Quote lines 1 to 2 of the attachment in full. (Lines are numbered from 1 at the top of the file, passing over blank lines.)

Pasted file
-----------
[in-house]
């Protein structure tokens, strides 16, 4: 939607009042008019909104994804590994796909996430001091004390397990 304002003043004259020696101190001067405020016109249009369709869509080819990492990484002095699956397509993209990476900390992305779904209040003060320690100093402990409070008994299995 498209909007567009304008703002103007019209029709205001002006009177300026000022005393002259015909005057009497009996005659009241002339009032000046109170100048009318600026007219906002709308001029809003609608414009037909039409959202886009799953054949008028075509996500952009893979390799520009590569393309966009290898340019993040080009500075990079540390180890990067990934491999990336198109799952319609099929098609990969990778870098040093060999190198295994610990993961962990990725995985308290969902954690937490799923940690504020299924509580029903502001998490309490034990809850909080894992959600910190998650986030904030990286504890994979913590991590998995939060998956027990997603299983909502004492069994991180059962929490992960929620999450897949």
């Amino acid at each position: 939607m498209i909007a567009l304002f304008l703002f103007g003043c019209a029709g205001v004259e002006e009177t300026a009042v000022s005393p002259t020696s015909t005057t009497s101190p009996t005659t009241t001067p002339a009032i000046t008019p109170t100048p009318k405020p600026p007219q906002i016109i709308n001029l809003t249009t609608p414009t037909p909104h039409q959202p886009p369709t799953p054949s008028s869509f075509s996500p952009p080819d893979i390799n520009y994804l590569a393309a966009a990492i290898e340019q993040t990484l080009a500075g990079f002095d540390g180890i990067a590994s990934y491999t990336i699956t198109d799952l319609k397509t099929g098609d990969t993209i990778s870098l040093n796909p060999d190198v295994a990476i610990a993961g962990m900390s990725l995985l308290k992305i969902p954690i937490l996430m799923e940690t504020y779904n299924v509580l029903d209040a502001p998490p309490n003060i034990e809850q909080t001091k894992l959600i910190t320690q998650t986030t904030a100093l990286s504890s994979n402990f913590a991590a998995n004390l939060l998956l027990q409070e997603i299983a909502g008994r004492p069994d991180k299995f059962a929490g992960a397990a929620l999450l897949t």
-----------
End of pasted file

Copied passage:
[in-house]
């Protein structure tokens, strides 16, 4: 939607009042008019909104994804590994796909996430001091004390397990 304002003043004259020696101190001067405020016109249009369709869509080819990492990484002095699956397509993209990476900390992305779904209040003060320690100093402990409070008994299995 498209909007567009304008703002103007019209029709205001002006009177300026000022005393002259015909005057009497009996005659009241002339009032000046109170100048009318600026007219906002709308001029809003609608414009037909039409959202886009799953054949008028075509996500952009893979390799520009590569393309966009290898340019993040080009500075990079540390180890990067990934491999990336198109799952319609099929098609990969990778870098040093060999190198295994610990993961962990990725995985308290969902954690937490799923940690504020299924509580029903502001998490309490034990809850909080894992959600910190998650986030904030990286504890994979913590991590998995939060998956027990997603299983909502004492069994991180059962929490992960929620999450897949």